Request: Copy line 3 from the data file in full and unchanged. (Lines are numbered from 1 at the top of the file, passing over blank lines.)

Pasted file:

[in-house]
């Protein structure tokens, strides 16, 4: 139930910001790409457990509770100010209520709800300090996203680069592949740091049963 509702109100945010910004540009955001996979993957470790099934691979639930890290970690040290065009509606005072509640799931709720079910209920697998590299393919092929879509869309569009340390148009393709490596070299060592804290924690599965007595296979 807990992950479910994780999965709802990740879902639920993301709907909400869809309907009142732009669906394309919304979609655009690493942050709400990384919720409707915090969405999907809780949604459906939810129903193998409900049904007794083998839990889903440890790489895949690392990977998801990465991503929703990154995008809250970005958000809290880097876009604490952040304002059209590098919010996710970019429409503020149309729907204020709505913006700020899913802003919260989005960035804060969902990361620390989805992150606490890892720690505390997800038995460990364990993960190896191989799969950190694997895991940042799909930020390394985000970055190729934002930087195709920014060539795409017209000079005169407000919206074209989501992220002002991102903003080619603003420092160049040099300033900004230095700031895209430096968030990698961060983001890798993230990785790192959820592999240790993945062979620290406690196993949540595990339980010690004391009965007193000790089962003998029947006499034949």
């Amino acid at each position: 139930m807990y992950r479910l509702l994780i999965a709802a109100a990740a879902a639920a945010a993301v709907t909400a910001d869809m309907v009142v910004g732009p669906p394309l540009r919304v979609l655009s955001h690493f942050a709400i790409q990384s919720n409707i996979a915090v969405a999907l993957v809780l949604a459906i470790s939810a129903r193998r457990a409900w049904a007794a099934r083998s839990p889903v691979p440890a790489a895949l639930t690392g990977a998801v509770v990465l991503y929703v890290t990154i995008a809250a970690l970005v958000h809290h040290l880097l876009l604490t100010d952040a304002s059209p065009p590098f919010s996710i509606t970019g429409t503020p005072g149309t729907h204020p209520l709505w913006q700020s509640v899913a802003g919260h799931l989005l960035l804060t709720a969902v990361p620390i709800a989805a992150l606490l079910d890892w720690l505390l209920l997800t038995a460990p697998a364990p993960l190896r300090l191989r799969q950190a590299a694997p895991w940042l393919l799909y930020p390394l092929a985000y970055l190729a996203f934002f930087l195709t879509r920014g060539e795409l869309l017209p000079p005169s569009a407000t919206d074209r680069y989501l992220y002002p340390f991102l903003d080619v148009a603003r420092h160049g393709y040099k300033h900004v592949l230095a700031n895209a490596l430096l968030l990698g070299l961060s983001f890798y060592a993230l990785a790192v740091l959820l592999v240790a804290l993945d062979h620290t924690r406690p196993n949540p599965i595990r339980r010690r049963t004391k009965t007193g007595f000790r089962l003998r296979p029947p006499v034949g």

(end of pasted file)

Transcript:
């Amino acid at each position: 139930m807990y992950r479910l509702l994780i999965a709802a109100a990740a879902a639920a945010a993301v709907t909400a910001d869809m309907v009142v910004g732009p669906p394309l540009r919304v979609l655009s955001h690493f942050a709400i790409q990384s919720n409707i996979a915090v969405a999907l993957v809780l949604a459906i470790s939810a129903r193998r457990a409900w049904a007794a099934r083998s839990p889903v691979p440890a790489a895949l639930t690392g990977a998801v509770v990465l991503y929703v890290t990154i995008a809250a970690l970005v958000h809290h040290l880097l876009l604490t100010d952040a304002s059209p065009p590098f919010s996710i509606t970019g429409t503020p005072g149309t729907h204020p209520l709505w913006q700020s509640v899913a802003g919260h799931l989005l960035l804060t709720a969902v990361p620390i709800a989805a992150l606490l079910d890892w720690l505390l209920l997800t038995a460990p697998a364990p993960l190896r300090l191989r799969q950190a590299a694997p895991w940042l393919l799909y930020p390394l092929a985000y970055l190729a996203f934002f930087l195709t879509r920014g060539e795409l869309l017209p000079p005169s569009a407000t919206d074209r680069y989501l992220y002002p340390f991102l903003d080619v148009a603003r420092h160049g393709y040099k300033h900004v592949l230095a700031n895209a490596l430096l968030l990698g070299l961060s983001f890798y060592a993230l990785a790192v740091l959820l592999v240790a804290l993945d062979h620290t924690r406690p196993n949540p599965i595990r339980r010690r049963t004391k009965t007193g007595f000790r089962l003998r296979p029947p006499v034949g």